My first blog post

Welcome to my first blog!

I’ve decided to launch into the blogosphere to celebrate the re-launch of the Royal Academy’s website in March and, also, to mark the launch of my own website ( which has been set up in order to ensure that I have more of a presence in the increasingly competitive digital world.

Ever since we recruited Will Dallimore as Director of Communications, who gave a brilliant encapsulation of the importance of online communications at his interview, it has been clear that we needed a new look to our website, less based on pure information and more on interaction. In the early summer last year, we held a competition to select a digital agency to lead this process and chose IDEO, a design consultancy, based in southern California, who were responsible for the design of the first Apple mouse and have since moved into digital design. Their deputy CEO, Steve O’Connor, has been admirable in leading the process, encouraging us to think laterally, to break down the tendency for all organisations to work in departmental silos, and to think not so much what we would like our website to convey and more about what visitors to the site would themselves want to find. So, now the moment has come when we can at least launch a new front end system, whilst we try to raise the funds or find funding in next year’s budget to tackle the machinery behind, including our ticketing systems.

So, why exactly are we doing it and what are we hoping to achieve? The first thing that I hope a better website will do will provide a better means of communication with our 94,000 Friends. The Friends are the bedrock of our finances, to an extent which is not necessarily widely understood, since we do not have, and never have, any direct system of government subsidy. At the moment, the Friends join up mainly in order to come to our exhibitions. It’s the equivalent to a season ticket, better value, particularly if you come with family and friends, than buying individual tickets. But we want Friends to think of us not just as a service, somewhere to come to for a one-off trip to an exhibition, more as somewhere to belong to, to use as a source of information about art and the art world, to feel loyalty to over many years, and an institution to support not just for its exhibition programme, but also for what it does in support of young artists through our art school, for our family programmes, a place to be as much as a place to go.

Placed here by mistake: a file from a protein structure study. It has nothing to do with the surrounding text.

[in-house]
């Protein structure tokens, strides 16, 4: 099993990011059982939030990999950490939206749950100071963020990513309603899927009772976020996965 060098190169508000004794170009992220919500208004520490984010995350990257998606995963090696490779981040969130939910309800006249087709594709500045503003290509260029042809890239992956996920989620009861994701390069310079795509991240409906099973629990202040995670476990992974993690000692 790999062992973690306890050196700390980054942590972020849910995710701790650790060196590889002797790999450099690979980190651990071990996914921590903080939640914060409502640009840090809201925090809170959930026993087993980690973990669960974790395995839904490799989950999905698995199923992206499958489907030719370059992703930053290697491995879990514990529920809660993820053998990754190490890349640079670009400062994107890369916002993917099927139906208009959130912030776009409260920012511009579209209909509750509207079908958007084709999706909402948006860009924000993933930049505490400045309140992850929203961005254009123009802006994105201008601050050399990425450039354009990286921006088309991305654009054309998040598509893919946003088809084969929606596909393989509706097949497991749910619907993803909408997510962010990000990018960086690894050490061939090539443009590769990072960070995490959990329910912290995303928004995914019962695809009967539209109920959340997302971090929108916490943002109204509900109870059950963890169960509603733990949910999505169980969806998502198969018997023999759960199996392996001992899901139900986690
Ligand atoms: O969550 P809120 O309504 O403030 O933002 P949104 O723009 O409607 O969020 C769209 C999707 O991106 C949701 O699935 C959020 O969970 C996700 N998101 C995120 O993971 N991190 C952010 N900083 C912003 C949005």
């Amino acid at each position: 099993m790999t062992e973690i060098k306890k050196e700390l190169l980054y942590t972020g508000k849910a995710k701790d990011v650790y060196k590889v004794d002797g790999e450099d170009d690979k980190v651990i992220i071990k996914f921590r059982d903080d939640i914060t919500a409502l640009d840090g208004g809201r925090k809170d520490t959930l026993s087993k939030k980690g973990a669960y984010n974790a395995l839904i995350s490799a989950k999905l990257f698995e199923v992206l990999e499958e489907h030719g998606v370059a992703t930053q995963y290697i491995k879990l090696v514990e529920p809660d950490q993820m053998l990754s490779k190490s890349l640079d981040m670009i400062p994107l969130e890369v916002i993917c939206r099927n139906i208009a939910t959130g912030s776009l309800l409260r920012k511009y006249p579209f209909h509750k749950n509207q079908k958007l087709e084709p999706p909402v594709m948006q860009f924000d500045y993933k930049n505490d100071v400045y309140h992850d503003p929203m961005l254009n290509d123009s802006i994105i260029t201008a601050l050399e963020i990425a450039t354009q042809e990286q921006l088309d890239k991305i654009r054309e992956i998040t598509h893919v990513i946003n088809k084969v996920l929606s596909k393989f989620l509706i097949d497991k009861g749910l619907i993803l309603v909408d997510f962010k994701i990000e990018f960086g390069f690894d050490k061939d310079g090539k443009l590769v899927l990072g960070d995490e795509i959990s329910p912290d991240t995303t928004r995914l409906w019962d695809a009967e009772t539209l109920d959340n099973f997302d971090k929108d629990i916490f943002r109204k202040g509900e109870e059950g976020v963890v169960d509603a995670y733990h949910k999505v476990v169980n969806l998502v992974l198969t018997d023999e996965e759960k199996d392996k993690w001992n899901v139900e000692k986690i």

The second thing that I hope our new website will do is to extend our international reach. We have always tended to think of the Royal Academy as a physical place, anchored in Piccadilly alongside Fortnum and Mason. Loyalty to the Royal Academy has in the past often tended to be to the annual Summer Exhibition, the ritual of coming to see new art, maybe to buy something, which has traditionally been viewed as a part of the London season, quintessentially British like Henley Regatta and Wimbledon tennis. But I would like to think that now visitors can arrive digitally through the ether and can explore other aspects of the Royal Academy, which you cannot necessarily see in Piccadilly: the ways in which we represent contemporary art; information about Royal Academicians; our amazingly rich collections, which are relatively unfamiliar because we have always placed more of an emphasis, unlike museums, on temporary exhibitions than our permanent collection. I would like to think that we can develop an audience of friends (and Friends) in Seattle and Singapore as well as in Suffolk and Surbiton.

The third reason why I’m keen on developing the website is unashamed in hoping that it might be somewhere to shop. Frankly, we don’t currently have the space on site to have more than a single, general interest shop, which aims to stock, very appropriately, a wide range of product relating to our current exhibition, Sensing Spaces, but with a necessarily limited selection of mostly non-specialist books and postcards. One of many shrewd comments that Steve O’Connor made when the new website was being presented to Council, our governing body, was that shopping now is not simply a trip to the high street, but the infinite ability to browse through the web, to find things by accident across the globe, to purchase specialist items. I hope that our website can be a source of new art-related product, of fine art prints by Royal Academicians, and of products that they have designed.

So, happy browsing! I hope that you will find lots of things of interest on our website. And if you have comments or criticisms, please don’t hesitate to let us know so we can make it better.


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